Comprehensive Guide for Parent Explaining Why, When, and How to Teach Coding to Kids. Also Includes Free Online Coding Websites/Apps for Kids:
Computer programming serves as the basis for the technical world that our children are just entering into. Teaching your kids to code prepares them for this world and will also set them up for success.
Unfortunately, the level of computer science instructions communicated in school remains low and pretty basic. Even worse, the way coding is taught in schools is typically very dry and uses synthetic environments set up to look like games. As a result, many children lose interest because they don’t see the real-world utility of the skills they are being taught.
That’s why many parents are taking the matter into their hands and teaching their kids to code.
What You Will Learn:
- Coding For Kids: A Complete Guide
- Coding Websites And Apps For Kids
Coding For Kids: A Complete Guide
In this guide, we’ll show you how to teach the children basics of computer programming, and how to make this subject exciting and relevant.
We’ll focus on real-world skills like testing a website and using excel macros, the tools that are readily available on any home computer. We’ll also show you some free apps and websites to teach the basics or take your kids’ skills to the next level.
Why Should Kids Learn To Code?
Let’s start with a basic question: why should children learn to code?
There are several reasons behind this, ranging from the most imminent and practical ones to the most abstract and philosophical ones. These reasons are given below:
- On a very practical level, learning to code will open up many job opportunities for your children. According to the Bureau of Labor, the median pay for software developers is $103,560 per year. With demand, it is expected to increase by 24% per year from 2016 to 2026. In other words, coding job’s popularity is growing much faster and they pay more than other professions too.
- Even if your child doesn’t decide to use their coding skills in their career, learning basics in computer programming is extremely useful in several cognate fields. STEM (Science, Technology, Engineering, and Mathematics) skills are essential for many fields, and they share many elements with computer coding.
- On a more general level, coding involves the ability to achieve thoroughness and attention to detail – which is useful far beyond technical fields. Even if your child ends up becoming a lawyer, analytical thinking will greatly help them.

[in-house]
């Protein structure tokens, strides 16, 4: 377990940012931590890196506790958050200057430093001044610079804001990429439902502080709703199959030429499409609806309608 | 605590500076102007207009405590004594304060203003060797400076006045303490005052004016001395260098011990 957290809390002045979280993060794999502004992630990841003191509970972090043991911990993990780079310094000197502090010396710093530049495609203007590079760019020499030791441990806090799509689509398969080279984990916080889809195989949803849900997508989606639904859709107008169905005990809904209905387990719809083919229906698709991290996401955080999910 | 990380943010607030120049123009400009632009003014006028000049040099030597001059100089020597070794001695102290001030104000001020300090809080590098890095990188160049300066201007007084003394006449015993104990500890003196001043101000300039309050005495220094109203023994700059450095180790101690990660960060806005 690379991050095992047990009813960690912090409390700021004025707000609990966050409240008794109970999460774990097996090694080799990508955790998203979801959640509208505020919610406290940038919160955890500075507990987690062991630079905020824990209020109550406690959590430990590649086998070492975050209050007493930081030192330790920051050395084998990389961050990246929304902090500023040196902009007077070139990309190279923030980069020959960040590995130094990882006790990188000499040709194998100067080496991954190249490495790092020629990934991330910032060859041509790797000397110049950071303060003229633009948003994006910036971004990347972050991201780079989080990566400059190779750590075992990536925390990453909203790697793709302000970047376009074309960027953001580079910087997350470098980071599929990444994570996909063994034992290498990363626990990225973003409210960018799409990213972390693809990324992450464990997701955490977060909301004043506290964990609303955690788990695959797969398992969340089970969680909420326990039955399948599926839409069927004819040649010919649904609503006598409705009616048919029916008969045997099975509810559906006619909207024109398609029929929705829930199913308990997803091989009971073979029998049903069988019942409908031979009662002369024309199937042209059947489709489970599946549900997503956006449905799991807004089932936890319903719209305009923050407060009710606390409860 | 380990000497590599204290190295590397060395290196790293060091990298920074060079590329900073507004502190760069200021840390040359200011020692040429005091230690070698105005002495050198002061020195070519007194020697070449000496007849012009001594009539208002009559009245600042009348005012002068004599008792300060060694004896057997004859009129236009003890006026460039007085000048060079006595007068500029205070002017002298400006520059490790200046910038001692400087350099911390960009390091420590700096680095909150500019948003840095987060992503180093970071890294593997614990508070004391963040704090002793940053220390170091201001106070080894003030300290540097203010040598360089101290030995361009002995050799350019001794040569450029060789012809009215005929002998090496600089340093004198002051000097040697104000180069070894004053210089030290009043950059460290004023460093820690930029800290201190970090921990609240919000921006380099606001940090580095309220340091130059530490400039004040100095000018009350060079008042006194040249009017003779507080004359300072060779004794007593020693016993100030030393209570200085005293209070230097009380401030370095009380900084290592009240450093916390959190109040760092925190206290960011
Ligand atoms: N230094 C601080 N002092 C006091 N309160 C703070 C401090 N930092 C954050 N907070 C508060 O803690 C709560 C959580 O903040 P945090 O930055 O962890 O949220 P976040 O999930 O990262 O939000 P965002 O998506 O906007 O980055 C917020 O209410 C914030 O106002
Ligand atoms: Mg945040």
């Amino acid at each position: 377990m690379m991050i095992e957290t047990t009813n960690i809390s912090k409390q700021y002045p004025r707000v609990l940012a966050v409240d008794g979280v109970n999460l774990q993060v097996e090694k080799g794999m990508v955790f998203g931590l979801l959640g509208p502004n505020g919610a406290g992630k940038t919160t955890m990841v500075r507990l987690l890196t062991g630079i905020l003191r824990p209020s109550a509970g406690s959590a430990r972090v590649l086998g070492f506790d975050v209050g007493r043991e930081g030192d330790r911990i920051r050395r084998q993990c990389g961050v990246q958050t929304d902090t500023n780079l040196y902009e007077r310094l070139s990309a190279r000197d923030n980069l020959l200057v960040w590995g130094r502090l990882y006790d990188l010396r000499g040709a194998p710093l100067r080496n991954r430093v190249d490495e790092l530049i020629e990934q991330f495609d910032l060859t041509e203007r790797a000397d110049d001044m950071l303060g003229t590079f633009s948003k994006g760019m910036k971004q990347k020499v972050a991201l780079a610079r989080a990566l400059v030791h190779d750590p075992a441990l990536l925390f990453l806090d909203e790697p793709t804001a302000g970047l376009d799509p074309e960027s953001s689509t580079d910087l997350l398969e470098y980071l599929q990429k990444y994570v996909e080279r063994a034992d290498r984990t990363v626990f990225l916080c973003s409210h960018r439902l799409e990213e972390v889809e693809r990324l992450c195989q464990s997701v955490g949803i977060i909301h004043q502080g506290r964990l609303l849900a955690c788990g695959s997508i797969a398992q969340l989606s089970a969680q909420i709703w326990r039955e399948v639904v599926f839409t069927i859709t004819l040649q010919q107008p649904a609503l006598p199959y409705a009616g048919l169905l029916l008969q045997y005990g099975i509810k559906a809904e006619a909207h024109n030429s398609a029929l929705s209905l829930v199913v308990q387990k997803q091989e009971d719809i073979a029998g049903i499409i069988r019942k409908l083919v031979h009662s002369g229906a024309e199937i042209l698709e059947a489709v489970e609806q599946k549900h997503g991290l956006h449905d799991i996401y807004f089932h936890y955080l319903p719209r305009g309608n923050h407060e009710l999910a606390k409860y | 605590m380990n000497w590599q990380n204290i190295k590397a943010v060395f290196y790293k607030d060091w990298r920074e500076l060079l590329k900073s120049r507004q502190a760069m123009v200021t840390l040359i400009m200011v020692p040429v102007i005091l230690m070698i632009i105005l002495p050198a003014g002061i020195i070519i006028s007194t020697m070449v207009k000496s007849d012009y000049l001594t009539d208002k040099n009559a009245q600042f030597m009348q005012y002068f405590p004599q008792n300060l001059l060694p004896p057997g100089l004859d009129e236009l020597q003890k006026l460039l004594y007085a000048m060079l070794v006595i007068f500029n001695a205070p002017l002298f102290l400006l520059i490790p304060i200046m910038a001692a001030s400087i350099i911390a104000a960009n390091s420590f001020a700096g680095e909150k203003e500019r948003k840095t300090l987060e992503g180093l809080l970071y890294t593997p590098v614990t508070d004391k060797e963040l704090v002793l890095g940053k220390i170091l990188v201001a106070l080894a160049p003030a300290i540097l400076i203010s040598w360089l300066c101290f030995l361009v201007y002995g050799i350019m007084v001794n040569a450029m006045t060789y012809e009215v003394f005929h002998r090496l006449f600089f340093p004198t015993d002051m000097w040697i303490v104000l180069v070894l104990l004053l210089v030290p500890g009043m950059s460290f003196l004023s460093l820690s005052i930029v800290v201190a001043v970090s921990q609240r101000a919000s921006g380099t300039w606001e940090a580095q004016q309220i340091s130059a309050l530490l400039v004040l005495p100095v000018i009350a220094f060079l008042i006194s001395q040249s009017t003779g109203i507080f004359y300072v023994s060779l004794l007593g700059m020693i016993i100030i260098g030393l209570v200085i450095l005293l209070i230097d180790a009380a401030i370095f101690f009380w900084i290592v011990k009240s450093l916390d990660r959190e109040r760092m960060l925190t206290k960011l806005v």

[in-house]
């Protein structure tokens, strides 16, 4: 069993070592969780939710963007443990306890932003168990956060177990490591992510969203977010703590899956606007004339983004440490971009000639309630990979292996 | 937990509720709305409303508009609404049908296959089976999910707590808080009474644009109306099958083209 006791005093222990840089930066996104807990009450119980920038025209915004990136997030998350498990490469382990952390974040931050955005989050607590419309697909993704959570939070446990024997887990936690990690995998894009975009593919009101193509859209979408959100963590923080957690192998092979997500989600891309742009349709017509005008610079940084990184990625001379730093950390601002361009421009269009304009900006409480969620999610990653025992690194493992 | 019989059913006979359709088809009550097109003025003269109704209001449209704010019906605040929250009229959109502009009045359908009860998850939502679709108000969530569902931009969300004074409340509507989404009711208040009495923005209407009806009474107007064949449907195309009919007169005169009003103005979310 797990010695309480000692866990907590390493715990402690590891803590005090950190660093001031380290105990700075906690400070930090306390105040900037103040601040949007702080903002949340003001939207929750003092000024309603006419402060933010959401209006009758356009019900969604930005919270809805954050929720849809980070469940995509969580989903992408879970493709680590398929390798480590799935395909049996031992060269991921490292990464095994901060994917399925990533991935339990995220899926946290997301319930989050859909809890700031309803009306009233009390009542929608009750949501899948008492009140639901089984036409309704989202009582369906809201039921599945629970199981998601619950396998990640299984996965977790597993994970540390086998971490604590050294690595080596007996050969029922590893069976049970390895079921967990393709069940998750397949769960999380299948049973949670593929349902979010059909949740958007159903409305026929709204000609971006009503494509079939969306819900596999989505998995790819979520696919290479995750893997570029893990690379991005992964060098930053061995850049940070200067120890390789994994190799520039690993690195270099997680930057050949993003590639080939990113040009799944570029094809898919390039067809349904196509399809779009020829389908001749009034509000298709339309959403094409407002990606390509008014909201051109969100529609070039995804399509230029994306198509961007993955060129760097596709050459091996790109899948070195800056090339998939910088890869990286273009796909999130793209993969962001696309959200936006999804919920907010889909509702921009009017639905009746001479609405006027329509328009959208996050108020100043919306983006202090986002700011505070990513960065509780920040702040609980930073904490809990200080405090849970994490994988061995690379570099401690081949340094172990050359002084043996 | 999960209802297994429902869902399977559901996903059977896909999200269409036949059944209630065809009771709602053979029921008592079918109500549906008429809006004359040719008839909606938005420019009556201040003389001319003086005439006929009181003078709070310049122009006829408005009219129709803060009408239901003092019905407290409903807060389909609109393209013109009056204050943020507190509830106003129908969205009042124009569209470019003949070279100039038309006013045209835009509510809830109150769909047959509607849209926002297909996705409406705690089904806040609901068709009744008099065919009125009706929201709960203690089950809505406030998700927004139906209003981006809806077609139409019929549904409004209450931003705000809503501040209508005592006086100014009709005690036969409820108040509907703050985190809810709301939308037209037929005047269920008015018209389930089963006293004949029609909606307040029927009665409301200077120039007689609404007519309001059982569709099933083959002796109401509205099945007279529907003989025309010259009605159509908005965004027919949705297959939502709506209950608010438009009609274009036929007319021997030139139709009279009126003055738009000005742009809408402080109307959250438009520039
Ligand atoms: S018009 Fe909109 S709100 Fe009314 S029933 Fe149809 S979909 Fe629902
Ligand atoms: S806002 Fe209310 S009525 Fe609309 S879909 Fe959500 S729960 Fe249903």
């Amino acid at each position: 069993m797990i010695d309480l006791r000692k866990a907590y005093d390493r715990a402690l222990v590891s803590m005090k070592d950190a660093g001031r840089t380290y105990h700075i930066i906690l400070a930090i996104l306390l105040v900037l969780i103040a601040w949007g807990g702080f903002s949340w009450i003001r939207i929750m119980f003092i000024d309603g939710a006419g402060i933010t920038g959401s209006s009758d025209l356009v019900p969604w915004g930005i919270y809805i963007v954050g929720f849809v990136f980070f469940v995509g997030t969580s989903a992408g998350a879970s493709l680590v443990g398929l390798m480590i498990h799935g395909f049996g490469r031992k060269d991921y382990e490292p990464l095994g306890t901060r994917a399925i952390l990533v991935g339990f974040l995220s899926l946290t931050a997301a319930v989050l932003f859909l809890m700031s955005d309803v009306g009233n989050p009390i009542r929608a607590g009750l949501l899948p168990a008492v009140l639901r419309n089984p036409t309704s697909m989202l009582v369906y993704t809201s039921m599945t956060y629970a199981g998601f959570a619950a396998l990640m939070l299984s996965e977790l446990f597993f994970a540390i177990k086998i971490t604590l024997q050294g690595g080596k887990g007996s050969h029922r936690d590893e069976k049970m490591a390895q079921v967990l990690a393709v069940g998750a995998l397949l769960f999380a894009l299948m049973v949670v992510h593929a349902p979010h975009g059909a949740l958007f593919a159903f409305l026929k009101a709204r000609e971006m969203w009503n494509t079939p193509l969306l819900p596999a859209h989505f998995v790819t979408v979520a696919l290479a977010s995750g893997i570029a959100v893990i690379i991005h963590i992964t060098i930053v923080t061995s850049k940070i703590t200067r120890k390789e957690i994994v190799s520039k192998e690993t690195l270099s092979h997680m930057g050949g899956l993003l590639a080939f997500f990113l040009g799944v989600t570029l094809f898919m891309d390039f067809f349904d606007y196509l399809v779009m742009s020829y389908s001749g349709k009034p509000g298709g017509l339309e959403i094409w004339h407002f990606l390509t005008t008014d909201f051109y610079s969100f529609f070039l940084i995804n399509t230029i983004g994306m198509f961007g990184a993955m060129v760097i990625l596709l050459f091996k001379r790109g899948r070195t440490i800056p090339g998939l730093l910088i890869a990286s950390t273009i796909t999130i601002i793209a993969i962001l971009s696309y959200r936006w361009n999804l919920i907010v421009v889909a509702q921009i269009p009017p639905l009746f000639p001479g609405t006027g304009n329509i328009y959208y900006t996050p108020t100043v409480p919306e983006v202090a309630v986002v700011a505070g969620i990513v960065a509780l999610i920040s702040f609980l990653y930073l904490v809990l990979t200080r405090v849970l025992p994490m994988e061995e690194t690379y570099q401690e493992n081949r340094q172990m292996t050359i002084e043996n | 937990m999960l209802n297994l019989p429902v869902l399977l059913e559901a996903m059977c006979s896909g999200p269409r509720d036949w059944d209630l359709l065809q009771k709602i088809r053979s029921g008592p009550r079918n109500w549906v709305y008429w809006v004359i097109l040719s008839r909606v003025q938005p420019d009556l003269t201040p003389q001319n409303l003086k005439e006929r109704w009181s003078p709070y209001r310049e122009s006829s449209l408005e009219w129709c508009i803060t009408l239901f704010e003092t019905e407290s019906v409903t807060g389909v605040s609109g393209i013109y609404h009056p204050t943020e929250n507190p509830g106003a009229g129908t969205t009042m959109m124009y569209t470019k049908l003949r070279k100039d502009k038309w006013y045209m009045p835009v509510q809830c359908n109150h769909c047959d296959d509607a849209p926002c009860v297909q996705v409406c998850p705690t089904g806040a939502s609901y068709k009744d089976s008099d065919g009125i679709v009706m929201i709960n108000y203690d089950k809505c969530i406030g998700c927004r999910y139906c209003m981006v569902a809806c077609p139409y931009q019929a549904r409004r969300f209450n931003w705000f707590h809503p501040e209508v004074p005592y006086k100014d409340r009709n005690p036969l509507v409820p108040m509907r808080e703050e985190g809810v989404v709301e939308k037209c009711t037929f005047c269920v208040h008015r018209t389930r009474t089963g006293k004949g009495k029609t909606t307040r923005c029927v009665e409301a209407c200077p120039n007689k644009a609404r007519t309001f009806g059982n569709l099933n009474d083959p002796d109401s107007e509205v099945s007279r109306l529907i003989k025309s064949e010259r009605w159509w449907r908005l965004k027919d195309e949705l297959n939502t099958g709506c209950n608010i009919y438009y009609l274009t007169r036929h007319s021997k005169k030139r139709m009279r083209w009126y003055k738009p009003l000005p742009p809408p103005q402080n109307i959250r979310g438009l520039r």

- Coding is also a fun and creative process. This fact can be easily overlooked by parents who have a vision of computer coders sitting in some dark basement!
- And at the broadest possible level, understanding how computers work is a fundamental part of understanding the modern world. By learning how to code, children will be well-prepared for the tools, systems, and devices they will encounter and will be able to use them more safely and efficiently.
When Should Kids Learn To Code?
You are never too young (or old) to learn to code.
Some children are lucky enough to receive education in computer coding in school, which typically starts at the K-12th level. Unfortunately, this is rather late for most children to learn about the subject. The truth is that today, most children are using devices from the age of 5 or so, and thus they are exposed to the most common types of cyber-attack at the same age.
It might sound crazy to teach computer programming to a 5-year-old. Surely coding requires an understanding of mathematics and logic that a child of this young does not have.
Well, agree and not, but many curricula and tools that have been developed to teach coding to kids are built as games. We will see some of them later in this tutorial. They teach basic coding skills using colored, interactive blocks, and will hold the attention of even the most excited kid of 5-year-old.
The other issue with the courses available through schools is that they also stop at a fairly basic level. This is because the majority of tools that schools use are designed to be taught by teachers without a mathematical or engineering background. Advanced kids can, therefore, feel frustrated with the low technical level of these tools, and are thus left craving for more advanced content.
In short, even if your kids are lucky enough to learn coding at school, you will probably need to complement their learning with your teaching instructions. So how do you do that?
Basics Of Computer Coding
The first step is to make sure you understand the subject you are going to teach. You don’t need to be an expert computer programmer to teach the basics to your children because most programming languages are based on the number of shared fundamental concepts.